• Treatment is primarily supportive and symptomatic. Some have advocated cyclophosphamide, plasmapheresis, hemodialysis, and immunoglobulin. Most authorities believe that corticosteroids are contraindicated.
      • Manage oral lesions with mouthwashes.
      • Topical anesthetics are useful in reducing pain and allowing the patient to take in fluids.
      • Areas of denuded skin must be covered with compresses of saline or Burow solution.

    • Underlying diseases and secondary infections must be identified and treated. Offending drugs must be stopped.
    • The use of systemic steroids is controversial. Some authors believe that they are contraindicated. Treatment with systemic steroids has been associated with an increased prevalence of complications.
    • In a large European study designed to evaluate the efficacy of various treatments, the EuroSCAR Study "found no sufficient evidence of a benefit for any specific treatment."8 The group looked at mortality in patients treated with IV immunoglobulins and corticosteroids.
    • Address tetanus prophylaxis.


    Consultations


    Consultants may help establish the diagnosis and direct inpatient care. A dermatologist is the most likely clinician to establish the diagnosis, with or without biopsy.
    • Severe cases may require the involvement of a burn specialist or plastic surgery specialist.
    • Internal medicine, critical care, or pediatrics consultants direct inpatient care.
    • Ophthalmology consultation is mandatory for those with ocular involvement.
    • Depending on organ system involvement, consultations with a gastroenterologist, pulmonologist, and nephrologist may be helpful.

    Medication


    No specific drug treatment has been consistently shown to be beneficial in the treatment of Stevens-Johnson syndrome. The choice of antibiotic depends on the associated infection. The use of systemic corticosteroids is controversial. They are useful in high doses early in the reaction, but morbidity and mortality actually may increase in association with corticosteroid use.
    Human intravenous immunoglobulin has been described as both treatment and prophylaxis. In the latter setting, one group used IVIG in a patient who underwent cardiac catheterization but who had 4 previous Stevens-Johnson syndrome (SJS) episodes after intravenous contrast injection.9




    Follow-up


    Further Inpatient Care


    • Saline compresses may be applied to the eyelids, lips, and nose.
    • Careful daily inspection is necessary to monitor for secondary superinfections.
    • Prophylactic systemic antibiotics are not useful, especially in the current era of multiple-drug resistance.
    • Antimicrobials are indicated in cases of urinary tract or cutaneous infections, either of which may lead to bacteremia.

    Further Outpatient Care


    • Although patients with erythema multiforme minor may be treated as outpatients with topical steroids, those with erythema multiforme major (ie, Stevens-Johnson syndrome) must be hospitalized.
    • Cases of erythema multiforme minor must be followed closely. Some authors recommend daily follow-up.

    Transfer


    • Patients with Stevens-Johnson syndrome (SJS) are often critically ill; therefore, they must be admitted to hospitals capable of delivering critical care.
    • Some patients may require the services of a burn unit.
    • Transfer criteria would be the same as for patients with thermal burns.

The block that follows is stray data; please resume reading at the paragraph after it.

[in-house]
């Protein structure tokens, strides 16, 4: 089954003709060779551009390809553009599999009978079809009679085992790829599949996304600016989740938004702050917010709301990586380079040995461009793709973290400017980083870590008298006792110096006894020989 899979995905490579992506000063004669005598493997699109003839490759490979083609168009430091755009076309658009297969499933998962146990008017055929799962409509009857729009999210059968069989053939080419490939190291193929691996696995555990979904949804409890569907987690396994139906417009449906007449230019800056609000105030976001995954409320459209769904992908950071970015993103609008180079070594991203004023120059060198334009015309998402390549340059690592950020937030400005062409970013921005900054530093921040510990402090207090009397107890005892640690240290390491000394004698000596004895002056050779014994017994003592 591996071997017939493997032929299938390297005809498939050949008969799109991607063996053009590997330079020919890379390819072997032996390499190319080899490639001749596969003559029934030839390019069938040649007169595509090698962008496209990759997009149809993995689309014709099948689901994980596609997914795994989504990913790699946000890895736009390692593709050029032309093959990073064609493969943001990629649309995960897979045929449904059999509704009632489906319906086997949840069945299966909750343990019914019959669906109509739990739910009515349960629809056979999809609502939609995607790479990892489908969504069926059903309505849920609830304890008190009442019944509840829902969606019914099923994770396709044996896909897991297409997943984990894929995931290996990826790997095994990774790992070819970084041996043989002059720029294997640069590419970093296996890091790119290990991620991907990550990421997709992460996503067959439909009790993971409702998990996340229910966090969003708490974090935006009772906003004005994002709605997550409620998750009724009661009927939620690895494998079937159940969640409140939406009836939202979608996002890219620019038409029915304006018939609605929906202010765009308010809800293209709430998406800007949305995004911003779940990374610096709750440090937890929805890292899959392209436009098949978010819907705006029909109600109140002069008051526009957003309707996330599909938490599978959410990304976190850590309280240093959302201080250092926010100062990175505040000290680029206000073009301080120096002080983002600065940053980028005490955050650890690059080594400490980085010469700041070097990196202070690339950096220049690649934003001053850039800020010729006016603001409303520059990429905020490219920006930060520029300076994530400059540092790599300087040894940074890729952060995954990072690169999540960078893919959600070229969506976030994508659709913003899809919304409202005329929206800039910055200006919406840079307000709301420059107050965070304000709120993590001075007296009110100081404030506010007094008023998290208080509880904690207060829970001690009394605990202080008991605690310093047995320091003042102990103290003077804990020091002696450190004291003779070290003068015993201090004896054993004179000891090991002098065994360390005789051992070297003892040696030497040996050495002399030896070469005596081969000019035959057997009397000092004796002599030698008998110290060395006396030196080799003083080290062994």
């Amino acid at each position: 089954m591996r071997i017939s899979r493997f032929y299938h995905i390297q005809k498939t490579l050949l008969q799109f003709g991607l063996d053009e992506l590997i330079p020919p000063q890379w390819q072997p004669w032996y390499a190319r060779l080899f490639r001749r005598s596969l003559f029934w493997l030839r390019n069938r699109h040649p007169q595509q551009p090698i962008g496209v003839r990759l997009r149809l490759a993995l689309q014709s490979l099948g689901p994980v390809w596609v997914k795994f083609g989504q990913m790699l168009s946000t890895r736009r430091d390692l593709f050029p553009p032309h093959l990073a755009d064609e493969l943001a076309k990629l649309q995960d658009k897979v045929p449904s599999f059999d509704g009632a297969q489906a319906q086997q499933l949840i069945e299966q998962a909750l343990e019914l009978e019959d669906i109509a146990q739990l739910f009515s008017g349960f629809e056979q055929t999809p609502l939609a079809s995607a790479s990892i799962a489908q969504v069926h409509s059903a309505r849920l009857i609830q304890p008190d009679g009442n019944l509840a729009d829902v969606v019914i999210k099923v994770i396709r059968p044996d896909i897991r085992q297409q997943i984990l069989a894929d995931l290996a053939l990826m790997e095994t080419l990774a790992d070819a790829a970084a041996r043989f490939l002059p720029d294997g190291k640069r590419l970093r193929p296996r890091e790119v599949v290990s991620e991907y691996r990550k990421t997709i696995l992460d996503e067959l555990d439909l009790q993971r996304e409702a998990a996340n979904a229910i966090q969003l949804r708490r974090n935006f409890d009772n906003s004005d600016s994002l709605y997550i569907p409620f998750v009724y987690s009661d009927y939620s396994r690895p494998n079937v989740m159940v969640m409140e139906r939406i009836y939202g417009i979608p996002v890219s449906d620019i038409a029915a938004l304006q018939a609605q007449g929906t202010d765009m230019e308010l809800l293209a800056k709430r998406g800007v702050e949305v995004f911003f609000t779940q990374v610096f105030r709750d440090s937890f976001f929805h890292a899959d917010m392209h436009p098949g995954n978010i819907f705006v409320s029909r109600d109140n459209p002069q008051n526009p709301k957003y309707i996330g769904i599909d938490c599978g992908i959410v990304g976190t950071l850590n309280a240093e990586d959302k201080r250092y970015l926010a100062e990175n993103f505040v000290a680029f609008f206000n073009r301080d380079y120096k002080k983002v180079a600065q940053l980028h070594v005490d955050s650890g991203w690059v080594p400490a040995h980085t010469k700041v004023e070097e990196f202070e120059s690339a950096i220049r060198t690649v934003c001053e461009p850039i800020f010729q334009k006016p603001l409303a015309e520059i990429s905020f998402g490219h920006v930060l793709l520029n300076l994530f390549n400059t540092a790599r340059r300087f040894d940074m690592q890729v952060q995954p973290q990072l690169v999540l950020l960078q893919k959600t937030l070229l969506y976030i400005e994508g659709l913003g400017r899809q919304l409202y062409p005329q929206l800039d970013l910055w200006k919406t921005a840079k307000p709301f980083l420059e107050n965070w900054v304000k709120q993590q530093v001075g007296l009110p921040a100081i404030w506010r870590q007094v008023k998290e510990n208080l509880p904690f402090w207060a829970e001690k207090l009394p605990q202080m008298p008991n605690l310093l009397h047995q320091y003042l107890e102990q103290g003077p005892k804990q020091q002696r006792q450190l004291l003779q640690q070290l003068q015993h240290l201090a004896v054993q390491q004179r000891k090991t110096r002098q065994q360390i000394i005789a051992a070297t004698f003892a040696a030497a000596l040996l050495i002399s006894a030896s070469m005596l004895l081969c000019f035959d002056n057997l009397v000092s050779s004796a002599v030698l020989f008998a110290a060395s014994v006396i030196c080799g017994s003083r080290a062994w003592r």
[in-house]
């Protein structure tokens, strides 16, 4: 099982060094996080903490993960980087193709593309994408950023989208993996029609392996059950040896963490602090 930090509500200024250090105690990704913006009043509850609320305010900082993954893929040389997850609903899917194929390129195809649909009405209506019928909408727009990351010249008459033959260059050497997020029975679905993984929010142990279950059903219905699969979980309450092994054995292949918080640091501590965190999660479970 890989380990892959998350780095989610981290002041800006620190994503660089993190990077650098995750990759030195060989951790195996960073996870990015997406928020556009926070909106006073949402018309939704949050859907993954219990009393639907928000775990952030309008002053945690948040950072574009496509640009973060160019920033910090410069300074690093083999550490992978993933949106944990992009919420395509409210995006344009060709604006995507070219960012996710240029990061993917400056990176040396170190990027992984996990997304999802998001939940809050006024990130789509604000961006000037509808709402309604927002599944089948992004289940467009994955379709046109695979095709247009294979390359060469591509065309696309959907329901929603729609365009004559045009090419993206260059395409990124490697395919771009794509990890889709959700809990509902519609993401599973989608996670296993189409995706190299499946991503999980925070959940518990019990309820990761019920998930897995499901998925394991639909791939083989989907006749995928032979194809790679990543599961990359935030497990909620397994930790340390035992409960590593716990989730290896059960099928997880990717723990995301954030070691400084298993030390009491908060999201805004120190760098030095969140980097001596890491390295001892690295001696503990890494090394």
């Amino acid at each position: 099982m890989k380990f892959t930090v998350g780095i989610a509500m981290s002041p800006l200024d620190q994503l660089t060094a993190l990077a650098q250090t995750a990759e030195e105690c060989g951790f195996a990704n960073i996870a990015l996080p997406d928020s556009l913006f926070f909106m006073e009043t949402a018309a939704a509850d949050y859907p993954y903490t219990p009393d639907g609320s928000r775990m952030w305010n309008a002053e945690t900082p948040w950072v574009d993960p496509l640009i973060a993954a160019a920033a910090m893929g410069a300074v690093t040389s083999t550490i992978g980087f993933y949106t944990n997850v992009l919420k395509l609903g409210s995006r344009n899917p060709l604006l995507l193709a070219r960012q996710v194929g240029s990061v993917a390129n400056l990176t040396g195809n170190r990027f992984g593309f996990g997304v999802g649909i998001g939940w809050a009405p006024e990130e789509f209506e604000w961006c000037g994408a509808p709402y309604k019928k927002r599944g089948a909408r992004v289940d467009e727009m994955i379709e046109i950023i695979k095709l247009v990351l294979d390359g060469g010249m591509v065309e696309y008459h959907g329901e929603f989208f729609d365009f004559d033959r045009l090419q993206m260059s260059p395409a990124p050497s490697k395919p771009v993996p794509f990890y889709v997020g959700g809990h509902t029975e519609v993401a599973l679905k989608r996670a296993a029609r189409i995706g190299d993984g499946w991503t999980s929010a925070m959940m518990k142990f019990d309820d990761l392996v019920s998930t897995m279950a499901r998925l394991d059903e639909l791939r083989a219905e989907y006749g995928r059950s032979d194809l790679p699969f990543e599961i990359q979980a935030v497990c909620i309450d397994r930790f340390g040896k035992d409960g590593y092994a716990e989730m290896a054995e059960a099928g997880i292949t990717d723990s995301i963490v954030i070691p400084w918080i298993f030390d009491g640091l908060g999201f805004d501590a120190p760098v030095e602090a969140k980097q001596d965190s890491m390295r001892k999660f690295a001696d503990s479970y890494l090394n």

Deterrence/Prevention


    • Patients must avoid any future exposure to agent(s) implicated in the occurrence of Stevens-Johnson syndrome (SJS). Recurrences are possible.

    Complications


    • Ophthalmologic - Corneal ulceration, anterior uveitis, panophthalmitis, blindness
    • Gastroenterologic - Esophageal strictures
    • Genitourinary - Renal tubular necrosis, renal failure, penile scarring, vaginal stenosis
    • Pulmonary - Tracheobronchial shedding with resultant respiratory failure
    • Cutaneous - Scarring and cosmetic deformity, recurrences of infection through slow-healing ulcerations

    Prognosis


    • Individual lesions typically should heal within 1-2 weeks, unless secondary infection occurs. Most patients recover without sequelae.
    • Development of serious sequelae, such as respiratory failure, renal failure, and blindness, determines prognosis in those affected.
    • Up to 15% of all patients with Stevens-Johnson syndrome (SJS) die as a result of the condition.
    •  The SCORTEN score looks at a number of variables and uses them to prognosticate risk factors for death in both SJS and TEN. The variables include the following:
      • Age >40 years
      • Malignancy
      • Heart rate >120
      • Initial percentage of epidermal detachment >10%
      • BUN level >10 mmol/L
      • Serum glucose level >14 mmol/L
      • Bicarbonate level <20 mmol/L

    • Mortality rates are as follows:
      • SCORTEN 0-1 >3.2%
      • SCORTEN 2 >12.1%
      • SCORTEN 3 >35.3%
      • SCORTEN 4 >58.3%
      • SCORTEN 5 or more >90%












4 comments:

  1. My 12-year old daughter started breaking out in big open sores on her legs and arms over a 7-week period after starting Trileptal. We didn't make the connection until talking with our doctor again today, who suspects SJS. Waiting for a skin-punch biopsy she had done 4 days ago. She also has fever, fatigue, vomiting, and GERD-like symptoms - but it was confusing because her symptoms appeared only off-and-on. No more trileptal!

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  2. Hi! nice post. Well what can I say is that these is an interesting and very informative topic. Thanks for sharing your ideas, its not just entertaining but also gives your reader knowledge.Cheers!


    - The Sevens-Johnson Syndrome